When words convey meaning in a non-literal sense. How do you come up with a good equivalence for a simile or metaphor in a translation?
Theory focuses on when language is spoken. Spoken language works differently from written and meaning is conveyed in different ways. Such as when words are dropped or intonation implies different meaning.
The chapter ends with a large section on ambiguity and vagueness, including different forms of these, such as lexical ambiguity and grammatical ambiguity.
4. Discourse Genre
“A discourse is any coherent succession of sentences, spoken or written.” (p.g 106)
There are different genres of discourse which each have their own styles and expectations associated with them. Such as academic texts, business e-mails, legal documents, novels, etc. Writings that not match the expectations of a genre can upset readers. (How often have we seen “you shouldn’t say that in a business e-mail!”?)
A translation of a source text (ST), therefore, needs to sound like the same type in the target language (TL.)
The first section, which literary translator may find useful, discusses narrative discourse. The first thing is that narratives, i.e novels, are most often written in past tense in English. But in Japanese they tend to be a mixture of past and non-past tenses.
Hasegawa then goes on to explain tenses and how one might tackle these differences when translating from Japanese to English. She also has a number of examples and exercises again, which are really useful for literary translators and people interested in literary translation.
Other genres she discusses in this chapter include procedural discourse, which is more like technical, step-by-step translation. In English we use imperative forms, which Japanese does not. (You often see Japanese use ください “please,” while English uses a direct “don’t”.)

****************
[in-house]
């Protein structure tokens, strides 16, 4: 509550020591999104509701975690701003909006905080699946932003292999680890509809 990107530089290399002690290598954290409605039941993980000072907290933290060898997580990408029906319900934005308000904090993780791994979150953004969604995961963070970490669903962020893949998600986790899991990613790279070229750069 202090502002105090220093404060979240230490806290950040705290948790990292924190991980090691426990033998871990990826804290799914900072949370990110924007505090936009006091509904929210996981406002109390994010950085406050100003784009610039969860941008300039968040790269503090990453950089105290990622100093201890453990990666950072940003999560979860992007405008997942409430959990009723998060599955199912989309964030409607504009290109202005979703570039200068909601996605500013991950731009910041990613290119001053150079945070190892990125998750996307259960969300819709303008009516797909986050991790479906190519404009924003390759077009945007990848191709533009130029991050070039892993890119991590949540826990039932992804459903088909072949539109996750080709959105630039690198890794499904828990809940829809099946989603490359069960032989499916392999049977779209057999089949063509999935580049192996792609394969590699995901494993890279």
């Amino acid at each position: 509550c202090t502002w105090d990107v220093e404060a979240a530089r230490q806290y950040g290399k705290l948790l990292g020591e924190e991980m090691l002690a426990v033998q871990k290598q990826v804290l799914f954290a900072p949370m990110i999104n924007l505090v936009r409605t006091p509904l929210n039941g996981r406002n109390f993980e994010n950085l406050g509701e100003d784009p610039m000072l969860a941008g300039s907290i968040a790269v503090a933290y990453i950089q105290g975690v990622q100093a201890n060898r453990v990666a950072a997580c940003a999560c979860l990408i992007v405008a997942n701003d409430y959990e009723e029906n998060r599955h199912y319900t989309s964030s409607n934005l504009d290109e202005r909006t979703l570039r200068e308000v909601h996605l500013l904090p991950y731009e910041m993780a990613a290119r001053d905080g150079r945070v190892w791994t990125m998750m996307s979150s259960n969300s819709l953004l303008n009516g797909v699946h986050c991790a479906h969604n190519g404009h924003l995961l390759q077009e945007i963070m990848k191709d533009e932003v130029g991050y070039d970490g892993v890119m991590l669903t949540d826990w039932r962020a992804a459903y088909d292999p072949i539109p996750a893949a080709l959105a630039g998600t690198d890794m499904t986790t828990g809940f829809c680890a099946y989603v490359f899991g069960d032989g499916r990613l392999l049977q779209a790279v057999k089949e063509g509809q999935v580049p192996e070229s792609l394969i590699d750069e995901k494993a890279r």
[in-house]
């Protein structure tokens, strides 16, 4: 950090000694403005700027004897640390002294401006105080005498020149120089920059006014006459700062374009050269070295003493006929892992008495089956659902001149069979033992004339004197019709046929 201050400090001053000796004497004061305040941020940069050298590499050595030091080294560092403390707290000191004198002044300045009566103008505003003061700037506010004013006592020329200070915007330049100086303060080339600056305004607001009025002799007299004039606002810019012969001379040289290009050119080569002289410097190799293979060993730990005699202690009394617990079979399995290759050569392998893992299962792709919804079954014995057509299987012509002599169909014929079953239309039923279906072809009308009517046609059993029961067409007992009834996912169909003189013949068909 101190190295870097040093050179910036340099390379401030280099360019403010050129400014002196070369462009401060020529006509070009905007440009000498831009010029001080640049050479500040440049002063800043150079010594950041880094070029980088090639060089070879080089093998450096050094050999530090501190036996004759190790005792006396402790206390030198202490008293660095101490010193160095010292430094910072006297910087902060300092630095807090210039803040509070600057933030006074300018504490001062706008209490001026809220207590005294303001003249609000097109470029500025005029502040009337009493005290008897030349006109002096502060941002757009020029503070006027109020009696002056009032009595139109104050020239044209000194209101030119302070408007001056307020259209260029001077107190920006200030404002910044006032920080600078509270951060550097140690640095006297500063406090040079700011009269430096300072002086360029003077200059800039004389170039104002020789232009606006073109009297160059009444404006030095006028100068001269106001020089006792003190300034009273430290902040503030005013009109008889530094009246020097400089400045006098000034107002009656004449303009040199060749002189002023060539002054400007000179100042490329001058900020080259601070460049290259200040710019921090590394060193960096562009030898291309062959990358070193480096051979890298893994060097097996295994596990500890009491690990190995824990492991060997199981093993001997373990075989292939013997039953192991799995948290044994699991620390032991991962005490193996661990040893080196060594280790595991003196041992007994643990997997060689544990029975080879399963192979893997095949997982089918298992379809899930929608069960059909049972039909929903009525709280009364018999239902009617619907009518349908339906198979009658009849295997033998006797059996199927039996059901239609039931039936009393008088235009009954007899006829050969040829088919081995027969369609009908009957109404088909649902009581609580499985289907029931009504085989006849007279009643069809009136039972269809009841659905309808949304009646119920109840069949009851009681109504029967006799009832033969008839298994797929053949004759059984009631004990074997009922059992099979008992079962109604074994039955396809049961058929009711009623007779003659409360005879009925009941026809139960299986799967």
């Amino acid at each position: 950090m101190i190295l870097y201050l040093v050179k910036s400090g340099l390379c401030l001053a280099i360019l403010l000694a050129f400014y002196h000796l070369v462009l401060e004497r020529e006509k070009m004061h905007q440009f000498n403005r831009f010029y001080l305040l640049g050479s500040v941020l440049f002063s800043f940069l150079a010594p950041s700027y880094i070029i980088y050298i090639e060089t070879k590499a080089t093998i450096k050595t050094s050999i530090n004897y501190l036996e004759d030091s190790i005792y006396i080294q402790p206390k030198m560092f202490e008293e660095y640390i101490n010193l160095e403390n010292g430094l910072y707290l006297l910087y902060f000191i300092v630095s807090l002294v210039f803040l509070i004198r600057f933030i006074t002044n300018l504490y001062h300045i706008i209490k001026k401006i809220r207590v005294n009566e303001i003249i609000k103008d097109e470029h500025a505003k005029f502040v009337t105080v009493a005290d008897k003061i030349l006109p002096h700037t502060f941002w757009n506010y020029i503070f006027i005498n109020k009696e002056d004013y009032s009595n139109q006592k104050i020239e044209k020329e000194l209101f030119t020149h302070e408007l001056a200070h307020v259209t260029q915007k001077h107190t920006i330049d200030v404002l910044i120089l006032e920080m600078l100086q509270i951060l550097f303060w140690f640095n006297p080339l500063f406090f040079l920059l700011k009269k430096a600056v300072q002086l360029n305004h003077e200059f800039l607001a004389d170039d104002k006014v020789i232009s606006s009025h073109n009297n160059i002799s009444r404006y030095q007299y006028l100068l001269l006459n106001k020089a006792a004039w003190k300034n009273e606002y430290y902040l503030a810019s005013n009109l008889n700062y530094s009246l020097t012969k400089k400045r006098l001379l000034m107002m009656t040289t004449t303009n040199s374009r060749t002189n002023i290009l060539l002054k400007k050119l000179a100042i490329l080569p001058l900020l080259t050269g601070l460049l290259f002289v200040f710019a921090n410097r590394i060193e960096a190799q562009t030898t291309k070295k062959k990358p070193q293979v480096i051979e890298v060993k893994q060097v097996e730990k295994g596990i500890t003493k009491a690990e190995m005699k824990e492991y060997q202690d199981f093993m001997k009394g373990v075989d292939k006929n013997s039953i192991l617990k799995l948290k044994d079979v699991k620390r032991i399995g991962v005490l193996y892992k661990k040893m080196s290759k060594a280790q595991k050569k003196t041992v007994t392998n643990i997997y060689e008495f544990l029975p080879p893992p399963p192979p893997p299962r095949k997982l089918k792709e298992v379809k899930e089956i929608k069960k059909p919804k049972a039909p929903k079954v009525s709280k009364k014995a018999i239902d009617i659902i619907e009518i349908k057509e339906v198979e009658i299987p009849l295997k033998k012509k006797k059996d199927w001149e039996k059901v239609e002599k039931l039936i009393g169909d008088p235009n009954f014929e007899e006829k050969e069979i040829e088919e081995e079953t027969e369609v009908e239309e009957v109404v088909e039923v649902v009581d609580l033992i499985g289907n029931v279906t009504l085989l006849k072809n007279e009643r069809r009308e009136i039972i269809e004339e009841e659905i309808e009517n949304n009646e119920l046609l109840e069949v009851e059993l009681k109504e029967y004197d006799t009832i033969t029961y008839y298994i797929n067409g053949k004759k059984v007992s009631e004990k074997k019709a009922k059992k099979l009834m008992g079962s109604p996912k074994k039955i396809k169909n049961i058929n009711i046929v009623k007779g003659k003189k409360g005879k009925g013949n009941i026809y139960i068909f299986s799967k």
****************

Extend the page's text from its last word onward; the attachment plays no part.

Expository discourse is used to explain or argue, focusing on logic. Descriptive discourse does what it says on the tin and describes things. Hortatory discourse aims to fulfil a purpose through suggestion or command (e.g dietary guidelines or political speech.)
Repartee discourse recounts a series of speech exchanges (e.g in a drama or manga.) In Japanese novels you might see a conversation go on for a few pages without saying who said what. Japanese conversations imply who is speaking from the language used (e.g male/female etc.) after all.
5. Understanding the Source Text
A translator must read through the source text before they start translating, and read it enough times so they know the outline of the overall text, meaning of each sentence, style and tone, context of the text, and the purpose/target audience.
Language studies that focus on words rather than grammar means some new translators might mistranslate. This is because they do not understand the overall sentence, even though they know what the words all mean.
The translator must understand the meaning of the source, then reconstruct that meaning appropriately in another language. But understanding a source text is always an on-going process that’s based on the reader’s (translator’s) own knowledge and experiences. This means constant re-interpretation of the source. And each translator will interpret the text differently.
Six pieces of grammar to look out for
In this chapter Hasegawa discusses six aspects of grammar and overall meaning that a translator should keep an eye out for to help them improve their understanding of the source text.